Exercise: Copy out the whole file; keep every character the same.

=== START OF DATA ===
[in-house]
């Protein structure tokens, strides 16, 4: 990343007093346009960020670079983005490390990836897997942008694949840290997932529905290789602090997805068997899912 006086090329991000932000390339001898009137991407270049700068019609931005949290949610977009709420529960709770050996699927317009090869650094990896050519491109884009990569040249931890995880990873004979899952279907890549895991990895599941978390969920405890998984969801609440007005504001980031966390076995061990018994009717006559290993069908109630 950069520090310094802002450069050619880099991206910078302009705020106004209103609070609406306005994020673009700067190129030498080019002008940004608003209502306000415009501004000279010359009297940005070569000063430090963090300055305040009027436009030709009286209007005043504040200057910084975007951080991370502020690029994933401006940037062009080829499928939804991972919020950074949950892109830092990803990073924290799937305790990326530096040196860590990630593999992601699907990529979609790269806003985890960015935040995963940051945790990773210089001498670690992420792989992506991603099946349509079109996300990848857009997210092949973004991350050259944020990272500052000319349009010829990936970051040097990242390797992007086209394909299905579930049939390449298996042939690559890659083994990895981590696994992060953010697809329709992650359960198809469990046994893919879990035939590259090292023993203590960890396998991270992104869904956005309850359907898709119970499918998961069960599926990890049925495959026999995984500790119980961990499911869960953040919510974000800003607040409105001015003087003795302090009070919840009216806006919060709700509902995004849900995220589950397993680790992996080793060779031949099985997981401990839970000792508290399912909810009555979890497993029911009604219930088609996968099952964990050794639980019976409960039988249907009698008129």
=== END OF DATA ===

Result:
[in-house]
């Protein structure tokens, strides 16, 4: 990343007093346009960020670079983005490390990836897997942008694949840290997932529905290789602090997805068997899912 006086090329991000932000390339001898009137991407270049700068019609931005949290949610977009709420529960709770050996699927317009090869650094990896050519491109884009990569040249931890995880990873004979899952279907890549895991990895599941978390969920405890998984969801609440007005504001980031966390076995061990018994009717006559290993069908109630 950069520090310094802002450069050619880099991206910078302009705020106004209103609070609406306005994020673009700067190129030498080019002008940004608003209502306000415009501004000279010359009297940005070569000063430090963090300055305040009027436009030709009286209007005043504040200057910084975007951080991370502020690029994933401006940037062009080829499928939804991972919020950074949950892109830092990803990073924290799937305790990326530096040196860590990630593999992601699907990529979609790269806003985890960015935040995963940051945790990773210089001498670690992420792989992506991603099946349509079109996300990848857009997210092949973004991350050259944020990272500052000319349009010829990936970051040097990242390797992007086209394909299905579930049939390449298996042939690559890659083994990895981590696994992060953010697809329709992650359960198809469990046994893919879990035939590259090292023993203590960890396998991270992104869904956005309850359907898709119970499918998961069960599926990890049925495959026999995984500790119980961990499911869960953040919510974000800003607040409105001015003087003795302090009070919840009216806006919060709700509902995004849900995220589950397993680790992996080793060779031949099985997981401990839970000792508290399912909810009555979890497993029911009604219930088609996968099952964990050794639980019976409960039988249907009698008129």